That's crazy. Mine doesn't drop THAT much, but it's noticeable at the beginning of a trip.

Quote:

Originally Posted by t vago (Post 385441)
I came up with two different rationality checks that are applied on each measured fuel injector pulse. Basically, if the measured pulse width is greater than what could be expected at some arbitrarily low engine speed (say, 400 RPM), then that pulse measurement is simply thrown out. Also, if the fuel injector pulse start is recorded, and a pulse end isn't received by about 0.5 seconds or so, then the pulse measurement itself is abandoned, and the code waits for the fuel injector signal to go high, then go low again. These two checks have eliminated the issue I've seen, and they may well eliminate your problem, too.

So, would it be possible for me to modify the code my MPGuino is using? I know you're currently working on modifying the original MPGuino code, but I'm not that great of a programmer. At least, I'm not familiar with Arduino, that is.

nickdigger 08-15-2013 09:26 PM

Quote:

Originally Posted by t vago (Post 385441)
I came up with two different rationality checks that are applied on each measured fuel injector pulse.

I thought the whole injector sanity check issue was resolved long ago, after rmccomiskie tackled it. I just checked the 0.86 code, and I guess it wasn't. I fixed it in mine (I even have a max-inj-length parm in eeprom for the cutoff value). I think i even posted my corrected processInjOpen/Closed(), but it didn't seem like anyone gave a crap, and they definitely didn't make it into the base code.

t vago 08-15-2013 09:46 PM

Quote:

Originally Posted by Pawtuckett (Post 385457)
So, would it be possible for me to modify the code my MPGuino is using? I know you're currently working on modifying the original MPGuino code, but I'm not that great of a programmer. At least, I'm not familiar with Arduino, that is.

Everyone's got to start somewhere. Both rationality checks should be able to be squeezed into the existing 0.86 code without too much fuss, though they'll be effectively hardcoded in. That means that, in order to change the thresholds, changes would have to be made to the modified 0.86 code itself. (My code has an EEPROM parameter associated with each rationality check).

The below code is pasted for reference. Only the boldfaced stuff has to be added into the 0.86 code.

Code:

pFunc eventFuncs[] = { enableVSS, enableLButton, enableMButton, enableRButton, injTimeOutCheck };
#define eventFuncSize (sizeof(eventFuncs)/sizeof(pFunc))
//define the event IDs
#define enableVSSID 0
#define enableLButtonID 1
#define enableMButtonID 2
#define enableRButtonID 3
#define injTimeOutCheckID 4

volatile boolean injFlop = 0;

void injTimeOutCheck() {

        injFlop = 0;

}

Now, this other stuff will have to replace the existing processInjOpen/processInjClosed functions, in their entirety.

Code:

// The value of 240000ul used below for the low engine speed rationality check assumes the following:
//    The engine uses sequential port injection (that is, one injection event every other crank revolution)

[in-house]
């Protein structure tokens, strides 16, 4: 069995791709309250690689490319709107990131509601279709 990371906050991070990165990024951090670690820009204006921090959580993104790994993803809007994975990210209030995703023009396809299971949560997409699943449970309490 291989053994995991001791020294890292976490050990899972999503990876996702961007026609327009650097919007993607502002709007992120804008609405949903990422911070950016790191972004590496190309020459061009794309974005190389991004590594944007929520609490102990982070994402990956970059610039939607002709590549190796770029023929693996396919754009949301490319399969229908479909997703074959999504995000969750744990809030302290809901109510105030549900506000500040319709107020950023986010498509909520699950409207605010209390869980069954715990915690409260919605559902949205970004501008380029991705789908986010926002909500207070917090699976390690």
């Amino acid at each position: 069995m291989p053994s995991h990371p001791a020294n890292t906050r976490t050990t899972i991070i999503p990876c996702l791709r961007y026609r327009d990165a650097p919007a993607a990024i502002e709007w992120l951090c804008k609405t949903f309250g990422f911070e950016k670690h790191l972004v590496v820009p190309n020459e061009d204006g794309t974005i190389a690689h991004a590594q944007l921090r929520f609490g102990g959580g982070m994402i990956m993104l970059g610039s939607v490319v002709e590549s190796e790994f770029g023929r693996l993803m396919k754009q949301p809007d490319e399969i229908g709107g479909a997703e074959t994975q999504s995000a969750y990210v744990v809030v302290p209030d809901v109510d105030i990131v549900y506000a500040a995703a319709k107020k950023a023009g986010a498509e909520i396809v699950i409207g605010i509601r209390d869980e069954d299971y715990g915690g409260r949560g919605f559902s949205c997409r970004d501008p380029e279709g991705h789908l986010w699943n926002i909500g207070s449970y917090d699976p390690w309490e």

//    400 RPM engine speed
//    80% injector duty cycle at the given engine speed
//    MPGuino running on 16 MHz clocked hardware

// Use a value of 300000ul for a 20 MHz chip

void processInjOpen(void) {

        injHiStart = microSeconds();
        injFlop = 1;
        addEvent(injTimeOutCheckID, 500); // use 625 on a 20 MHz system

}

void processInjClosed(void) {

        unsigned long t = microSeconds();
        unsigned long x = elapsedMicroseconds(injHiStart, t);

        if ((x > injectorSettleTime) && (x < 240000ul) && (injFlop != 0)) {

                x -= injectorSettleTime;
                tmpTrip.injHius += x;
                tmpTrip.injPulses++;

                if (tmpInstInjStart != nil) {

                        if (x > 0) tmpInstInjTot += x;
                        tmpInstInjCount++;

                } else {

                        tmpInstInjStart = t;

                }

                tmpInstInjEnd = t;

        }

        injFlop = 0;

}


t vago 08-15-2013 09:49 PM

Quote:

Originally Posted by nickdigger (Post 385513)
I thought the whole injector sanity check issue was resolved long ago, after rmccomiskie tackled it. I just checked the 0.86 code, and I guess it wasn't. I fixed it in mine (I even have a max-inj-length parm in eeprom for the cutoff value). I think i even posted my corrected processInjOpen/Closed(), but it didn't seem like anyone gave a crap, and they definitely didn't make it into the base code.

I think people assumed it was because of rmccomiskie's particular engine controller, that nobody paid attention to his fix. Thus, it never made it into the 0.86 code.

As for your fix... I don't know that, either. I came up with my checks independently of yours.

P-hack 11-15-2013 02:45 AM

Pawtuckett, I have a 94 EX 5 speed I just picked up. I installed a kill switch relay in the injector power lead(s). I hope to have a mpguino installed soon and will let you know if it behaves differently than the pgm-fi kill. With ground to the pgm-fi unit disabled, the guino injector signal might be sort-of floating, so there is a chance a different kill switch will fix it.

It might need a pulldown resistor too for more accuracy if it isn't pulled low by default, or otherwise a couple bias resistors so it reads correctly when the fi is hooked up or not.

Pawtuckett 11-15-2013 11:46 AM

Quote:

Originally Posted by P-hack (Post 399523)
Pawtuckett, I have a 94 EX 5 speed I just picked up. I installed a kill switch relay in the injector power lead(s). I hope to have a mpguino installed soon and will let you know if it behaves differently than the pgm-fi kill. With ground to the pgm-fi unit disabled, the guino injector signal might be sort-of floating, so there is a chance a different kill switch will fix it.

It might need a pulldown resistor too for more accuracy if it isn't pulled low by default, or otherwise a couple bias resistors so it reads correctly when the fi is hooked up or not.

Sounds complicated, lol. I'm not exactly the engineering type, so I eagerly anticipate the results of your testing to see how I should modify my setup.